For nearly 20 years, the George Kaiser Family Foundation (GKFF) has concentrated on creating opportunities for disadvantaged children and families in Tulsa by supporting early childhood education, efforts to prevent teen pregnancy, and a host of other social services.
GKFF also has supported placemaking to create a more vibrant city with the aim of generating more investment interest and opportunities for residents. Spearheading the revitalization of downtown Tulsa’s Brady Arts District neighborhood with apartments and the Guthrie Green performance plaza near the Woody Guthrie Center stands out among its endeavors.
But it could be argued that a park known as A Gathering Place for Tulsa under construction along the eastern bank of the Arkansas River two miles (3.2 km) south of downtown is not only GKFF’s most ambitious development effort in the city, but also one of the biggest greenway projects under development from scratch in the United States.
After spending almost a decade assembling about 100 acres (40 ha), mapping out a blueprint with celebrated landscape architecture firm Michael Van Valkenburgh Associates (MVVA), and soliciting community feedback, GKFF and civic leaders two years ago broke ground on the first phase of the Gathering Place.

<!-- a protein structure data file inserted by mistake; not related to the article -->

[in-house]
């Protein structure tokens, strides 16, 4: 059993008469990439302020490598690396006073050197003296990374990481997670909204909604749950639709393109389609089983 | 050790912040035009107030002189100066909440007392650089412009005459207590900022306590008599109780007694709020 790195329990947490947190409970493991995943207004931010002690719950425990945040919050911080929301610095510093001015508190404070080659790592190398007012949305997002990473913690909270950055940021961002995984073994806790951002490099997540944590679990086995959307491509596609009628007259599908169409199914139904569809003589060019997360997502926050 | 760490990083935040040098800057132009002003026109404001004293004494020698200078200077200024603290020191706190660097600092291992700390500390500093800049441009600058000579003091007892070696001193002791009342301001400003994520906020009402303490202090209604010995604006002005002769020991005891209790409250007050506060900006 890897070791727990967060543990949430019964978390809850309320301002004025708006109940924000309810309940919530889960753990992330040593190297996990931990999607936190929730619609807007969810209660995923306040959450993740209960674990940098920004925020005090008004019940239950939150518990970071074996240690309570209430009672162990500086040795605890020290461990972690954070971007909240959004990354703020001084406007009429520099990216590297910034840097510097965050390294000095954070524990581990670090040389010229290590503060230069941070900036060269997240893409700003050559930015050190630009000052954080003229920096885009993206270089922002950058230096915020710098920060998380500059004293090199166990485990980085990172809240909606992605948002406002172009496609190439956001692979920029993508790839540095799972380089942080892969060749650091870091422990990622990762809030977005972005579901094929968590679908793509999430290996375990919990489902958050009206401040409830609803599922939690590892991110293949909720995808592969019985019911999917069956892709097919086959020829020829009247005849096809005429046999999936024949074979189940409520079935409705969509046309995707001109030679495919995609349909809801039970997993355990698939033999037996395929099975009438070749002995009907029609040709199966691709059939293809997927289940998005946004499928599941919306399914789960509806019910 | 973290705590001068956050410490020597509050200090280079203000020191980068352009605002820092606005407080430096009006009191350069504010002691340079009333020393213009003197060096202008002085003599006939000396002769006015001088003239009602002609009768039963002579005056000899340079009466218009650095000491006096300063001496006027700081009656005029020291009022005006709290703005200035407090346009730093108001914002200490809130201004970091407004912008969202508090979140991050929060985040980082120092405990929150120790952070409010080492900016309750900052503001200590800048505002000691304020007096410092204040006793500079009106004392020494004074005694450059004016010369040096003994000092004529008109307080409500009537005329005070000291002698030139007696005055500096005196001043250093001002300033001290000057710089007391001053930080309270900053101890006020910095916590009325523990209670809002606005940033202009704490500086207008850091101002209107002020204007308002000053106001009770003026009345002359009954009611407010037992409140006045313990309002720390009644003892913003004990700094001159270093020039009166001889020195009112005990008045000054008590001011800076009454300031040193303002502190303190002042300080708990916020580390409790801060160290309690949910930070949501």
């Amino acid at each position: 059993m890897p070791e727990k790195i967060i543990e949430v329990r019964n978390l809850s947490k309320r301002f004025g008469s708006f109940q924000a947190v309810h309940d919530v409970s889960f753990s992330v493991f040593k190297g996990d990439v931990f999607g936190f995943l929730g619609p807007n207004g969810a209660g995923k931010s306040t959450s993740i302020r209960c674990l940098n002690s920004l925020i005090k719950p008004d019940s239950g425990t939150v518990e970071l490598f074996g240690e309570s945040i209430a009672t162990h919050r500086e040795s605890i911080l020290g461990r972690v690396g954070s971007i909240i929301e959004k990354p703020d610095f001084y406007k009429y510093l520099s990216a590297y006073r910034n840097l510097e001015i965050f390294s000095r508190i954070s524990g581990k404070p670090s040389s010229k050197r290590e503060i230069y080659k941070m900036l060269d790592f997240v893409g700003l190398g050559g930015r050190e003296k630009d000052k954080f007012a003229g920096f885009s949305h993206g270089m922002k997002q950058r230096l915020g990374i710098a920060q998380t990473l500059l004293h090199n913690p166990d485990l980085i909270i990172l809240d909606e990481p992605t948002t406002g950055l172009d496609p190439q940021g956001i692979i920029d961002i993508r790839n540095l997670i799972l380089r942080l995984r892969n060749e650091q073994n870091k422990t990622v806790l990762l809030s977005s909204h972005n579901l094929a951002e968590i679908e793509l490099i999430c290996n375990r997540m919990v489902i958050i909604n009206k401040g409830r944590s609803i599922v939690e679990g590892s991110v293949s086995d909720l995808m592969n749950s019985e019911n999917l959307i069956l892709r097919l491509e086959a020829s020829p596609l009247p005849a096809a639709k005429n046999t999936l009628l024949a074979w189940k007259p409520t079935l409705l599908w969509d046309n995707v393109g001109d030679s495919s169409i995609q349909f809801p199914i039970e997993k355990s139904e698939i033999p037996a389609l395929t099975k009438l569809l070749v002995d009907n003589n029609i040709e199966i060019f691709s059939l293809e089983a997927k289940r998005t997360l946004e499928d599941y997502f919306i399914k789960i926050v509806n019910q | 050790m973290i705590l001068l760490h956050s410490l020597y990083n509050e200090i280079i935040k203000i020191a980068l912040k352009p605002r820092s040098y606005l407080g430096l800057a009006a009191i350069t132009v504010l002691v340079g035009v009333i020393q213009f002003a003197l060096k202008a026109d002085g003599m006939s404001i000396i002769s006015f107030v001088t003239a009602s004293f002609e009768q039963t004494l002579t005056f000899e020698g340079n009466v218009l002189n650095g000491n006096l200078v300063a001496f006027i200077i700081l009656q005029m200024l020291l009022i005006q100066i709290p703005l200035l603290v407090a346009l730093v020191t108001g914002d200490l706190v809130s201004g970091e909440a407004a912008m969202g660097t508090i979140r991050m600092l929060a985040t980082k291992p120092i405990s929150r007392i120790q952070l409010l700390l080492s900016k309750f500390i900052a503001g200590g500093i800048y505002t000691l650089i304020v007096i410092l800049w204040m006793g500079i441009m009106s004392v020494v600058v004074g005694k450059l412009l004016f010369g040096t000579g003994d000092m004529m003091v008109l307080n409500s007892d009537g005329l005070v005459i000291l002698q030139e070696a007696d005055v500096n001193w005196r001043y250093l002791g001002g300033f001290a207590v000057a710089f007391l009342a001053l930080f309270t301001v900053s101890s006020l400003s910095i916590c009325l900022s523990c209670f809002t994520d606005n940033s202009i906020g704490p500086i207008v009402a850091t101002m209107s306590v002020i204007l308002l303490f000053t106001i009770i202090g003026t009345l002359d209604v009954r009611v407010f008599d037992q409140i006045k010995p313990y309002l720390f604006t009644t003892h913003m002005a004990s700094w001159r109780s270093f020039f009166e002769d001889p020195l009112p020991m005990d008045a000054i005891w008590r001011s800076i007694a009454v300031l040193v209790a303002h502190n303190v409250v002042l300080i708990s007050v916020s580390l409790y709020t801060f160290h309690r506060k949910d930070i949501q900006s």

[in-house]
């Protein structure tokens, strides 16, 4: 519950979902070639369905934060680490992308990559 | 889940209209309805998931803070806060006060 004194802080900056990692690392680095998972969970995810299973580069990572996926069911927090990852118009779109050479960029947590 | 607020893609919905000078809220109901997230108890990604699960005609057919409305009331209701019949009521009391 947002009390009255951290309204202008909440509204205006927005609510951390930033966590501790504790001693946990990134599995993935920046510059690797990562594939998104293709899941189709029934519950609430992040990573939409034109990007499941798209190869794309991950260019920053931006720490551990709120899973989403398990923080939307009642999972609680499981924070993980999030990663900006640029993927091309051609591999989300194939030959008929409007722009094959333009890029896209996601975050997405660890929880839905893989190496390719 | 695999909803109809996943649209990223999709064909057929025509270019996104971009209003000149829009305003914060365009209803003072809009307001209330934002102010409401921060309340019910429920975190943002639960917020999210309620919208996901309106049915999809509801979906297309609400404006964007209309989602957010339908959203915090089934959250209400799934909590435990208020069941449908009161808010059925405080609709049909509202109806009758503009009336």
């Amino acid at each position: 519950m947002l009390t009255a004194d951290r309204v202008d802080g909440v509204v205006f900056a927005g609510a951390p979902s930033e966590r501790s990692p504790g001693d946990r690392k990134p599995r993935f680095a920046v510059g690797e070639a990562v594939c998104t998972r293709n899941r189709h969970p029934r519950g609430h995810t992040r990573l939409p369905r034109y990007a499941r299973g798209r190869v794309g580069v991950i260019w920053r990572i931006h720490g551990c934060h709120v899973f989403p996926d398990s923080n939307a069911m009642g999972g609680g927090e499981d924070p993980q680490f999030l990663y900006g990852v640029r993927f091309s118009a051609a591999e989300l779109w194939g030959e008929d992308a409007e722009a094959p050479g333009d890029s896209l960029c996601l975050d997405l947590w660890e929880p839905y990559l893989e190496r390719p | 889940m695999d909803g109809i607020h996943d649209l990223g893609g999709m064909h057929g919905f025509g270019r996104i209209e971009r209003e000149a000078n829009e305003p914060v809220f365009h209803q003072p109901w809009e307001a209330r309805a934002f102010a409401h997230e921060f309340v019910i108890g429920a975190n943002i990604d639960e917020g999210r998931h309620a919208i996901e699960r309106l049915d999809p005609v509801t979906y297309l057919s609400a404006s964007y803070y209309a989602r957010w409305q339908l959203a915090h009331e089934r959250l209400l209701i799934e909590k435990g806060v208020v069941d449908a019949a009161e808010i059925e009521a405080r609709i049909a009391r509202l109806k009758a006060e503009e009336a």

When it opens in late 2017, the initial phase of the park will encompass nearly 67 acres (27 ha) and feature 19 distinct elements, including a great lawn, gardens, land bridges over the busy Riverside Drive thoroughfare, a recreational pond and wetlands, a lodge, playgrounds, sports courts, and trails. All are geared toward family enjoyment and education while building a stronger city, explains George Kaiser, a Tulsa energy mogul and philanthropist who founded the foundation with a $4 billion endowment.
“Like most cities, Tulsa has become siloed over the years by geography, occupation, economic status, and race, and there’s little true sense of community,” he says. “What we’re trying to do is create a place where people from different backgrounds and experiences gather and really get to know one another.”
Under the first phase of the plan, GKFF donated land valued at $50 million to the River Parks Authority, which oversees a network of recreational trails and land adjacent to the Arkansas River throughout Tulsa County. It also handed over $150 million for construction while roughly 70 corporations, individuals, and other donors have ponied up $150 million.
Ultimately, GKFF is looking to raise an additional $50 million and use $100 million of the funds to establish an endowment to operate the park, says Jeff Stava, who is overseeing the park’s development and is chief operating officer for the Tulsa Community Foundation. Separately, the city of Tulsa spent around $65 million to shore up roads, sewers, and other infrastructure in and around the site to avoid tearing up the park to make the improvements later, adds Stava. Beyond providing the community with various activities and programs, he sees the park as a vital marketing tool for the city.
“People now have a choice and can work pretty much anywhere,” he says. “So our corporate citizens saw the Gathering Place as an opportunity to put an actively programmed park in the center of Tulsa, and it will become a way for them to recruit talent.”